In addition it had a long history of profitability and dividend payments. More generally, it had a strong position in a relatively defensive and predictable market sector, where the current economic environment wasn’t a major threat, as it was (and is) to many other sectors. You can see Go-Ahead’s financial results for the last few years in the chart below:
Give your investment seeds time to grow
Once an investment has been selected, the next thing to do is nothing, or at least, almost nothing (it’s advisable to at least read the RNS announcements so that you can see the latest financial reports and any other significant news). A plant must be left to grow, and you cannot force it to grow by staring at it. The same is true of most investments.
It takes years for companies to grow by any significant amount, and so that is the time-frame over which you should expect to invest in and own a company. In Go-Ahead’s case, between the annual reports of 2011 and 2013 (respectively, the latest reports when I made the decision to buy and sell) revenues grew by 12%, 10-year average earnings grew by almost 20%, and the dividend remained unchanged.
The market’s estimation of Go-Ahead’s future also changed. When the shares were purchased in 2012 they were being traded for 10.7 times the companies 10-year average earnings. Today the market rates them as being worth 11.7 times the last decade’s average earnings.
That change in sentiment, driven partially by Go-Ahead’s so-far-successful project to grow its bus profits to £100m, boosted returns to shareholders by around 9%. Combining the earnings growth, change in valuation and dividend income gives a total return of just over 36%.
Trim investments if the share price grows too fast
The decision to sell investments that have had a good run is critical for boosting returns, increasing yields and reducing risks.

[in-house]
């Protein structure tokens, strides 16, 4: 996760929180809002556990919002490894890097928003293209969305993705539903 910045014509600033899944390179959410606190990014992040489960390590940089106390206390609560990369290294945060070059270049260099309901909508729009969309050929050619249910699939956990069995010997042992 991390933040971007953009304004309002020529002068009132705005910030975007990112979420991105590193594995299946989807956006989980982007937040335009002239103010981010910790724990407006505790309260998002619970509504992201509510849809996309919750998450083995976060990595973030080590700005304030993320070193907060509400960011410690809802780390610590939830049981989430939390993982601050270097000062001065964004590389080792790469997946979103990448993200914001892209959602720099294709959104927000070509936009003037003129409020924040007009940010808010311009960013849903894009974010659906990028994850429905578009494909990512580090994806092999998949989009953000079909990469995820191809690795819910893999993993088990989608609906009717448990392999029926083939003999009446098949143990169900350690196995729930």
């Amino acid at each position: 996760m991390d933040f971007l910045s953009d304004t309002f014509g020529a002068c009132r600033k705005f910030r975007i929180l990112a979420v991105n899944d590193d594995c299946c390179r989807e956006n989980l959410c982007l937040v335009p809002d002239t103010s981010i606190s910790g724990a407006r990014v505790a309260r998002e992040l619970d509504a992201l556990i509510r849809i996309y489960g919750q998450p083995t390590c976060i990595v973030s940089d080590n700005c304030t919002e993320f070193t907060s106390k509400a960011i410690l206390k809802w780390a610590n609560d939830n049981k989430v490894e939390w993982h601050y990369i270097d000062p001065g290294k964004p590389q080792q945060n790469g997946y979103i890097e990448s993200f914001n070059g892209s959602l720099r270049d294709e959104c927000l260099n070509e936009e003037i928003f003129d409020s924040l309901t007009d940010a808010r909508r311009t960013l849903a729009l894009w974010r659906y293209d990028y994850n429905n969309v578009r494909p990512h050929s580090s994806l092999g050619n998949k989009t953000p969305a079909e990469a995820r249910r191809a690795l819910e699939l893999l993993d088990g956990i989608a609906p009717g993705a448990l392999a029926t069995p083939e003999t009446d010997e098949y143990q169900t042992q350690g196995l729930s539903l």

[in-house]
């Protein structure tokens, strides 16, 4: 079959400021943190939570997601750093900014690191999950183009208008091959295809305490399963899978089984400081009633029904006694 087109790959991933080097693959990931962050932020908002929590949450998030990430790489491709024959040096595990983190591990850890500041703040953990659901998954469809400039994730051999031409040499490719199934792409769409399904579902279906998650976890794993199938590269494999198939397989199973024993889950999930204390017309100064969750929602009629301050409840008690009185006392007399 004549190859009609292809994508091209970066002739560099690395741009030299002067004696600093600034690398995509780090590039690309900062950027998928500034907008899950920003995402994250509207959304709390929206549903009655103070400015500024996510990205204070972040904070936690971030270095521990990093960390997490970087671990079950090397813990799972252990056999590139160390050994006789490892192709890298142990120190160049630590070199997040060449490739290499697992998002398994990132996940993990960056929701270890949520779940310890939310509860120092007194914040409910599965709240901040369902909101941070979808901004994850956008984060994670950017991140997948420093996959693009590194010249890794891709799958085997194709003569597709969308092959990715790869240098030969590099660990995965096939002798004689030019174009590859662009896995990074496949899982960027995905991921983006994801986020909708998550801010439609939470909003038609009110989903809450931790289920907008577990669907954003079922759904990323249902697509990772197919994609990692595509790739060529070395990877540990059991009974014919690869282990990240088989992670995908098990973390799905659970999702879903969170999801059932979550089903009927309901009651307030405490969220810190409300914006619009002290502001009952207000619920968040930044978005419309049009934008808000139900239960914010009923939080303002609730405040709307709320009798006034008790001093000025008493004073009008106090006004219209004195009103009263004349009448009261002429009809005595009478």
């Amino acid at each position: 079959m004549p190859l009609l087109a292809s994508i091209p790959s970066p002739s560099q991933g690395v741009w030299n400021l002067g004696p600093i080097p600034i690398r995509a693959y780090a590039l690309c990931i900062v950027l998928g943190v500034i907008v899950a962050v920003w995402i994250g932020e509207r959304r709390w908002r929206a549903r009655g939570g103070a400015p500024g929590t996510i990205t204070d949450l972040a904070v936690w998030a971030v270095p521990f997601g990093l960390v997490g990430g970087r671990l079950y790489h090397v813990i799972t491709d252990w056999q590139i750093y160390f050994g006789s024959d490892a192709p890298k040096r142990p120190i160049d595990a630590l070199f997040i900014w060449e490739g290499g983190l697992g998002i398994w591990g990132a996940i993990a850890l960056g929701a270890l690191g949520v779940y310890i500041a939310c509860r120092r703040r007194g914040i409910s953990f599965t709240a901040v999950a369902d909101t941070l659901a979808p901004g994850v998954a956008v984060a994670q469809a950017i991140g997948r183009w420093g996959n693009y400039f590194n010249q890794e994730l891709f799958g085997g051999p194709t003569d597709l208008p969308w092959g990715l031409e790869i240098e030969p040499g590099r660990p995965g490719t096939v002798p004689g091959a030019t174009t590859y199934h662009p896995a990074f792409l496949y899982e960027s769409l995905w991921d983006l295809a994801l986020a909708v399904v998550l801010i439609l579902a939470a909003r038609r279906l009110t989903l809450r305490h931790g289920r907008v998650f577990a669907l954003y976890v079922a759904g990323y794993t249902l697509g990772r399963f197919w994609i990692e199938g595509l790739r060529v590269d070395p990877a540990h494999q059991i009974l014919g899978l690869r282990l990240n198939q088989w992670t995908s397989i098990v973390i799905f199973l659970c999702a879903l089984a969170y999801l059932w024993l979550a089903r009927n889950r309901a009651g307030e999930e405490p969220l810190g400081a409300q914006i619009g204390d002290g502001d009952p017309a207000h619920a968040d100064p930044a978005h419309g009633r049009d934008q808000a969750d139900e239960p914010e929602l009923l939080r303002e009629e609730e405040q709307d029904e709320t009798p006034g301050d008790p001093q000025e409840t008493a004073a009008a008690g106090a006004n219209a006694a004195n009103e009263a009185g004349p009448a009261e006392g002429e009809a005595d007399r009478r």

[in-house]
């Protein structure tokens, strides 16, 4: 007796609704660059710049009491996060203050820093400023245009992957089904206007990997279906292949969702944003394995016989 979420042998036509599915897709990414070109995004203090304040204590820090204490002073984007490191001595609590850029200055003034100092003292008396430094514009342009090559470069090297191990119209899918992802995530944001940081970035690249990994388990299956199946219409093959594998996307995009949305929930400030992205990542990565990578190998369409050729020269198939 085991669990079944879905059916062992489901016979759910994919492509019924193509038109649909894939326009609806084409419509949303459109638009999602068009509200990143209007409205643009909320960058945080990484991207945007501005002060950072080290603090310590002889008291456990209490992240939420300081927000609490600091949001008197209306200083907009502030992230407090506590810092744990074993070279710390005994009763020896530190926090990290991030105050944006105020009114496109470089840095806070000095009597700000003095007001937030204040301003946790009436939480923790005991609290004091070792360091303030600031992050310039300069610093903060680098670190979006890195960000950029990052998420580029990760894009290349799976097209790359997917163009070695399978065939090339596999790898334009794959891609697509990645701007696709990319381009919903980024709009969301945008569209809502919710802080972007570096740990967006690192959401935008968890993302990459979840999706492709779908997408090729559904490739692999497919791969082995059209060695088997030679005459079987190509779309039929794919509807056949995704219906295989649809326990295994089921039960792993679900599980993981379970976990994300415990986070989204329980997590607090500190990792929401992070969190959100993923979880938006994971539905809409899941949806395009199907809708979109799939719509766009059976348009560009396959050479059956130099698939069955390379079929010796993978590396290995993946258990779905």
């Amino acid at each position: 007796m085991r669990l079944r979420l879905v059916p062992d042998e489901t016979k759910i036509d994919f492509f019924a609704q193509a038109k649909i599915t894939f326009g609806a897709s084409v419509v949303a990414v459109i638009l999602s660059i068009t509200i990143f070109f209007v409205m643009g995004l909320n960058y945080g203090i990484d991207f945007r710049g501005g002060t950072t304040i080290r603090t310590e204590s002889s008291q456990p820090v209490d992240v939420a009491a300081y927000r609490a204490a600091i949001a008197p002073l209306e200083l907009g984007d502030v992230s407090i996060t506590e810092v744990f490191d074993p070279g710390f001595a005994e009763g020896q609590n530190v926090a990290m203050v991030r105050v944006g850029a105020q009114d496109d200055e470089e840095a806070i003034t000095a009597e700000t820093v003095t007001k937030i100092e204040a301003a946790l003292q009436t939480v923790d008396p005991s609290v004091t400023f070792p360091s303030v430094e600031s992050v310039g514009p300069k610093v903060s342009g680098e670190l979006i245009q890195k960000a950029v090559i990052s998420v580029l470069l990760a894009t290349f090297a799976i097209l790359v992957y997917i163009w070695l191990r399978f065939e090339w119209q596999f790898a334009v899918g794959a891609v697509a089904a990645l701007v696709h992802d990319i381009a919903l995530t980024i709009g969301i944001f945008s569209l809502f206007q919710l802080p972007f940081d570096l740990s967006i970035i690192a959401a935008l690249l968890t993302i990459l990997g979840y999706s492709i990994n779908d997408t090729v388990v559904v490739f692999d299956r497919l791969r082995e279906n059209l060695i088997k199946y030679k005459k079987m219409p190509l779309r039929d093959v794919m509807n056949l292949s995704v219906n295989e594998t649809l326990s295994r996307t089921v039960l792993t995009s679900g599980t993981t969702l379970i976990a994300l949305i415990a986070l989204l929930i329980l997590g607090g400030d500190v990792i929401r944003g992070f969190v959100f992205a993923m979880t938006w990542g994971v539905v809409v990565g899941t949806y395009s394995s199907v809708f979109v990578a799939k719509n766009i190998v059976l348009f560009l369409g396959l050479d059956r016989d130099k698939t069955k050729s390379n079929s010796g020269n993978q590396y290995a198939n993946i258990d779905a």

Holding onto winners is all well and good when it is the company that is “winning”. But holding onto shares where the price has risen far faster than the sales, profits and dividends of the underlying company is a risky strategy. It is the epitome of the greater fool theory, where the investor expects other investors to bid ever higher prices for the company, just because they have in the past.
This desire to buy and hold what has gone up is the driving force behind all of the investment manias, from Tulip-mania to the more recent dot-com and housing bubbles. In each case prices were held up by nothing more than wishes and crossed fingers. Gravity, and economic reality, always wins in the end.
A better approach is to continuously remove those investments where the price has gone up, yields have gone down, and valuation risks have increased. By replacing those investments with others that have more attractive valuations, returns can be boosted and downside risks reduced.
Go-Ahead is another example of how a relatively low risk and, dare I say it, boring company can produce excellent returns if the shares are bought and sold with care. Despite the company’s lack of growth, the 6% starting yield not only lead to dividend gains of 8% during the period of ownership, it was a major factor in the eventual re-rating of the shares which lead to the more than 20% capital gain in less than 2 years.
The moral of the story is much the same as it was for the other case studies: Find a steady company with the potential to grow its dividend, buy when the price is low and sell when the price is not so low. Repeating that process over and over again is likely, at the very least, to lead to what Ben Graham called “satisfactory results”.